SXSW Report: The Future of Online Video Captioning
People visit the South by Southwest Interactive conference for many reasons. Some want to promote the next great social media app, and some want to clue into that app before anyone else. Some come for the parties and swag, while others come to promote causes and concerns. Such was the case for "The Future of Access to Digital Broadcast Video," a first day panel that explained how the government is now mandating captions on much online video, and how publishers are rushing to meet the challenge.
As attendees learned, the government will soon require that online captions be available for broadcast material streamed online, and it mandates that those captions be equal in quality to TV captions. Surprisingly, though, it looks like they're going to be better.
The panel was led by Shane Feldman, chief operating officer for the National Association of the Deaf, who is deaf himself and whose words were voiced by an interpreter. Feldman told about the 21st Century Communications and Video Accessibility Act, which was passed in 2010. With 48 million people deaf or hard of hearing in the U.S., he said, up to 15 percent of a site's visitors could benefit from video captions. Captions have other uses, as well, such as helping search engines index videos, and making videos easier to enjoy in noisy surroundings, such as bars.
Showing one possible future for video captions, Andrew Kirkpatrick, group product manager for accessibility for Adobe, demoed a solution created by his company. The Adobe model gave viewers much more control over captions than just turning them on or off: they could change the font, font size, position of the caption, and more. They could even shrink the video, so that a large caption doesn't overlay and obscure it.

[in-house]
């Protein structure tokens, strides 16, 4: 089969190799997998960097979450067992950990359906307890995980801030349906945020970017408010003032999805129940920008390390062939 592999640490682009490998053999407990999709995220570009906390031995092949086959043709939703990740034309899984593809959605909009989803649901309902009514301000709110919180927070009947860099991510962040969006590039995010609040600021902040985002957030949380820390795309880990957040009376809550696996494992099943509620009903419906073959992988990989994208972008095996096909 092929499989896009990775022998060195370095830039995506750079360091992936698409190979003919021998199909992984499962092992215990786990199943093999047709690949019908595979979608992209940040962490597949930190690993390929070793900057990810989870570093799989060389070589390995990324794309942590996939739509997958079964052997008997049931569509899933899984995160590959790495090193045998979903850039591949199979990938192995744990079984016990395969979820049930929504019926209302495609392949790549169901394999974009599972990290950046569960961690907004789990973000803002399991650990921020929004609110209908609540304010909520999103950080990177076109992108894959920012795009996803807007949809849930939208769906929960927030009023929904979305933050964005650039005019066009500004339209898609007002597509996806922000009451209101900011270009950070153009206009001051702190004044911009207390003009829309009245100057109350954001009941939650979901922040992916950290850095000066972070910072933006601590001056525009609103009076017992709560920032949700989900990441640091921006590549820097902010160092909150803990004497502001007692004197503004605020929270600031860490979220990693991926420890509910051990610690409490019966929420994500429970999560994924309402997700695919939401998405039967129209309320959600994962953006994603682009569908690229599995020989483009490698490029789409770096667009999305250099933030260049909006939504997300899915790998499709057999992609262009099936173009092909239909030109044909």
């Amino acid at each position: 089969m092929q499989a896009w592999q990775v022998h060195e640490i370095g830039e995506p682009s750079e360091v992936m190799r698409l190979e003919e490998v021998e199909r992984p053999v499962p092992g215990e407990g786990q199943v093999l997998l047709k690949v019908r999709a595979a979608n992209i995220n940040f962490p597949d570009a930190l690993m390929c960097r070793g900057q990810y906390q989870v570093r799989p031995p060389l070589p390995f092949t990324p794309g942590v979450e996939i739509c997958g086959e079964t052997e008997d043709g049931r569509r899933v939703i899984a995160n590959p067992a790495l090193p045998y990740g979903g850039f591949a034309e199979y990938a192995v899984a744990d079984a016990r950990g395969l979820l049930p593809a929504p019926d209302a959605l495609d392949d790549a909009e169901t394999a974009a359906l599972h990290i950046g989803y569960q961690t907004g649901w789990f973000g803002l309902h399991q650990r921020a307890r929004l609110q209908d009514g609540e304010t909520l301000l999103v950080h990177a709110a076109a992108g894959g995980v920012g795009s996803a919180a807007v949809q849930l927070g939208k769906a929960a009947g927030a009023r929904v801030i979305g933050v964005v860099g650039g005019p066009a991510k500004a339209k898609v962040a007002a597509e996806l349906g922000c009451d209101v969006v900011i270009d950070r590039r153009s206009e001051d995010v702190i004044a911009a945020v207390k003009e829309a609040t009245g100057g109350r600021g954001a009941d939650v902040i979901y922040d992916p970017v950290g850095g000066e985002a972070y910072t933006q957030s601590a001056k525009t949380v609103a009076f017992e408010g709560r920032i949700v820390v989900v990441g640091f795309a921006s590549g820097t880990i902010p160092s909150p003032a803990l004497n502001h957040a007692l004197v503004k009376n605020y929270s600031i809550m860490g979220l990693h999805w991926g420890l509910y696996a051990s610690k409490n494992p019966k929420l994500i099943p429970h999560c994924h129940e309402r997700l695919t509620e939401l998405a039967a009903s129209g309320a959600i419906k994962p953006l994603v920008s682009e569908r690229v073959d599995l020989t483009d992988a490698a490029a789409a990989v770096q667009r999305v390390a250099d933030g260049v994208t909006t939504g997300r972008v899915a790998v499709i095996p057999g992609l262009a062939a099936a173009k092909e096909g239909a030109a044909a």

Glenn Goldstein, vice president of media technology strategy for Viacom/MTV Networks, explained some of the workflow challenges for creating online captions. While it sounds simple to keep broadcast captions with a video file when it moves to online, Goldstein explained that there are typically two video workflows for large publishers, one for broadcast and one for online. Since creating duplicate captions for every piece of content would be cost and time prohibitive, organizations like MTV need to move to a single workflow system. That, however, introduces challenges, such as what to do when a piece of music is cleared for broadcast use, but not for online streaming.
How exactly online captions should be handled is still up in the air, Goldstein explained. On Apple devices, users are able to turn captions on and off in the settings. Goldstein favors this approach to having every publisher build their own software controls, since it offers more standardization. Feldman noted that he'd like the ability to turn online video captions on and leave them on, no matter the site or the session. That's how it works with televisions, he explained.
Another challenge for broadcasters is what to do about the large libraries of uncaptioned material already available online. It's "a giant do-over," noted Craig Cuttner, senior vice president for advanced technology at HBO. Captioning hundreds or thousands of hours of older material will require automated and highly accurate solutions.
"It's a challenge that we all need to find a way to work around," said Kirkpatrick.
Government regulations spell out exactly what online video needs to be captioned. Learn the laws to avoid fines and lawsuits.
System can extract caption data, then synchronize it with multiformat online video streams.
While most applaud the requirements for video captioning, some question the cost.
YouTube introduced automatic video captioning last week, and an industry expert says that it's one of the few companies with the resources to do it right
A bill proposed by Massachusetts representative Edward Markey would extend the FCC's captioning rules to internet video but would exempt user-generated and online-only content.
Mon., July 13, by Troy Dreier